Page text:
Also, we [RMC] have had machines issues, and by firstly speaking with Fespa UK board members, and then other association members, we’ve realised that others have similar issues, something that has given us back-up when speaking with our suppler - because we can categorically say, we know we’re not the only one with the problem. I don’t think we’d be getting the issue resolved as quickly without that back-up.
3) On your appointment as Fespa UK president you said a key goal would be “diversifying and expanding the range of insight and support we offer to our members”. How is that manifesting itself?
The membership used to be very screenprint heavy, because that’s where the association came from. So now that’s changing - we have people from signage, prototype packaging etc. And now we’re targeting different sectors within the industry - the intention is to keep the membership speciality print, but within a wider context. Top of our priorities is growing the membership with active, engaged and engaging companies who will participate.
Instead of saying ‘come and be a Fespa UK member’ we’re finding it’s better to put on events that attract would-be members in the first place, and then have a conversation.
Also, in my role as president, I’d like to speak with current members are ask ‘what is it that we are not offering you that you’d like to see us offering?’ Carol and Suzi did a lot of member visits in 2019 and In 2020 we’ll definitely be having more of those conversations - making sure we know what members really want rather than guessing and putting on events no-one is really interested in attending.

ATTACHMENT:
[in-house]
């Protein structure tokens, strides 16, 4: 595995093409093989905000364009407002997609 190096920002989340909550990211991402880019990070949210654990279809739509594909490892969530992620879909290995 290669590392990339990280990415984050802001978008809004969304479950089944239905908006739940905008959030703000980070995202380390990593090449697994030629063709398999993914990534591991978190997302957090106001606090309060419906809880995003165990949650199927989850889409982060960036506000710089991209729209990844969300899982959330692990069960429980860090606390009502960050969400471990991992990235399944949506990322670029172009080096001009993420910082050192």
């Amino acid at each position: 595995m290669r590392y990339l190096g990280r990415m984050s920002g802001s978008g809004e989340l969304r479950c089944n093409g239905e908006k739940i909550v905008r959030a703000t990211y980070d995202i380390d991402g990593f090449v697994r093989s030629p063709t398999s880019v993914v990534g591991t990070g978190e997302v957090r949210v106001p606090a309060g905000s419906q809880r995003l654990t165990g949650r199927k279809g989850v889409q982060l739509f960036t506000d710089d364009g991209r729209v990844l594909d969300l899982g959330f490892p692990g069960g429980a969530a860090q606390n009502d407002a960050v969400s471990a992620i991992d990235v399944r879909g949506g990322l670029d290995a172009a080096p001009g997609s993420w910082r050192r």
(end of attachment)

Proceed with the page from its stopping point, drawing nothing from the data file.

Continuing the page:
4) Financial support for some Fespa UK Association projects comes from Fespa Global as part of its ‘Profit for Purpose’ remit. What projects is it funding this year, and what other projects do you hope it will support in the near future?
In terms of events and their funding, as I mentioned, we want respond to what members really want, and also put on things that will attract those who may not otherwise have thought of joining Fespa UK. So, we ran a textiles event in 2018 and 2019 for instance. We’ll do it again, probably in 2021 to give people a bit of a breather. We normally try and get a couple sponsors on board for the various events, so we can self-fund as far as possible.
Not all association projects receive Fespa Global funding - it did not receive funding for its corrugated show for instance. However, Fespa UK was the top association out of all the 37 associations, at the GA in Lyon when it came to asking for funding for our projects, and it has been top for the last several years. But, we can only run so many events each year as there are only four members of staff at Fespa UK. We would love to grow the team and offer more events but we don’t have the membership at present to be able to do this.